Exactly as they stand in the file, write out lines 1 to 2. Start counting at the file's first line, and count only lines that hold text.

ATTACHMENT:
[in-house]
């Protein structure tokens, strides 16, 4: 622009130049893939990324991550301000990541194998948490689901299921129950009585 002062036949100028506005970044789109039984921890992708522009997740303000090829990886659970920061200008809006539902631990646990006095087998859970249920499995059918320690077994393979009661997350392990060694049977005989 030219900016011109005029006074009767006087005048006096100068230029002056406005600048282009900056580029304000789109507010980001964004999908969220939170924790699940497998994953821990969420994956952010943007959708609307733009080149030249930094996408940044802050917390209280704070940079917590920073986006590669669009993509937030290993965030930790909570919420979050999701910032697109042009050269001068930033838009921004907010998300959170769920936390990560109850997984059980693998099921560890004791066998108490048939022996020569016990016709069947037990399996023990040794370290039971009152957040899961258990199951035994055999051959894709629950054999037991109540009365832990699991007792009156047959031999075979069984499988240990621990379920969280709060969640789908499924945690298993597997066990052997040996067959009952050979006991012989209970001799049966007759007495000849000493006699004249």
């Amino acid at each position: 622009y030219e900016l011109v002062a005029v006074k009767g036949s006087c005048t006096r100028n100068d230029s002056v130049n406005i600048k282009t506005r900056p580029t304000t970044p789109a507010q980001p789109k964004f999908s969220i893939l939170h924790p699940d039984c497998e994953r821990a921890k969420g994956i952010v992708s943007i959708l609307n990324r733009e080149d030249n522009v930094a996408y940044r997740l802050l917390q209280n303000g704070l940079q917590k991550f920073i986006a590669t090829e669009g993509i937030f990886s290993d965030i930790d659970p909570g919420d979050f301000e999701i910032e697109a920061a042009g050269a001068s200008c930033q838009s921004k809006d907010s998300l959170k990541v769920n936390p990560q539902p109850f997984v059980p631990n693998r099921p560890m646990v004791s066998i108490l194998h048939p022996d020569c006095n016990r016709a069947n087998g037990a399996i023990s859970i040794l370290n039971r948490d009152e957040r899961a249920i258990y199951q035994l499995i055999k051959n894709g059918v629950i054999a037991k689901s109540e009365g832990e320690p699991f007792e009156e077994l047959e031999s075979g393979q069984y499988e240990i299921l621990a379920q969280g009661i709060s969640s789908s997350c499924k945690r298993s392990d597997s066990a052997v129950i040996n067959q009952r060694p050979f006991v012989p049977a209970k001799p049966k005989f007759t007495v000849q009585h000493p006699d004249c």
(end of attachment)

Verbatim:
[in-house]
């Protein structure tokens, strides 16, 4: 622009130049893939990324991550301000990541194998948490689901299921129950009585 002062036949100028506005970044789109039984921890992708522009997740303000090829990886659970920061200008809006539902631990646990006095087998859970249920499995059918320690077994393979009661997350392990060694049977005989 030219900016011109005029006074009767006087005048006096100068230029002056406005600048282009900056580029304000789109507010980001964004999908969220939170924790699940497998994953821990969420994956952010943007959708609307733009080149030249930094996408940044802050917390209280704070940079917590920073986006590669669009993509937030290993965030930790909570919420979050999701910032697109042009050269001068930033838009921004907010998300959170769920936390990560109850997984059980693998099921560890004791066998108490048939022996020569016990016709069947037990399996023990040794370290039971009152957040899961258990199951035994055999051959894709629950054999037991109540009365832990699991007792009156047959031999075979069984499988240990621990379920969280709060969640789908499924945690298993597997066990052997040996067959009952050979006991012989209970001799049966007759007495000849000493006699004249």